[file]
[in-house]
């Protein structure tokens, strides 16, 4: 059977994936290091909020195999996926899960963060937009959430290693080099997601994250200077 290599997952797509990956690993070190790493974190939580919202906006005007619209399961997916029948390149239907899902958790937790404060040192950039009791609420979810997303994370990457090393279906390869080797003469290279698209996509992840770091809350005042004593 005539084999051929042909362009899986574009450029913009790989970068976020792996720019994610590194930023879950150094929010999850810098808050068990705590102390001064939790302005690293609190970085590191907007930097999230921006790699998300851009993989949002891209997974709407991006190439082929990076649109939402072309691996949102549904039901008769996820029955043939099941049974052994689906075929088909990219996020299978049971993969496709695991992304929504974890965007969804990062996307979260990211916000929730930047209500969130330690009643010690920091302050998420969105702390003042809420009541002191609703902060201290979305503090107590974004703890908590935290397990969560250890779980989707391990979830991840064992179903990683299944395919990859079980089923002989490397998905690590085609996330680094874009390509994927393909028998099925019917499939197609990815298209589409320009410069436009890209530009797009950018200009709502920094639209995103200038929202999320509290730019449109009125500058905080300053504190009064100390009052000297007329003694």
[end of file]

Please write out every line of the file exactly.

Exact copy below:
[in-house]
């Protein structure tokens, strides 16, 4: 059977994936290091909020195999996926899960963060937009959430290693080099997601994250200077 290599997952797509990956690993070190790493974190939580919202906006005007619209399961997916029948390149239907899902958790937790404060040192950039009791609420979810997303994370990457090393279906390869080797003469290279698209996509992840770091809350005042004593 005539084999051929042909362009899986574009450029913009790989970068976020792996720019994610590194930023879950150094929010999850810098808050068990705590102390001064939790302005690293609190970085590191907007930097999230921006790699998300851009993989949002891209997974709407991006190439082929990076649109939402072309691996949102549904039901008769996820029955043939099941049974052994689906075929088909990219996020299978049971993969496709695991992304929504974890965007969804990062996307979260990211916000929730930047209500969130330690009643010690920091302050998420969105702390003042809420009541002191609703902060201290979305503090107590974004703890908590935290397990969560250890779980989707391990979830991840064992179903990683299944395919990859079980089923002989490397998905690590085609996330680094874009390509994927393909028998099925019917499939197609990815298209589409320009410069436009890209530009797009950018200009709502920094639209995103200038929202999320509290730019449109009125500058905080300053504190009064100390009052000297007329003694």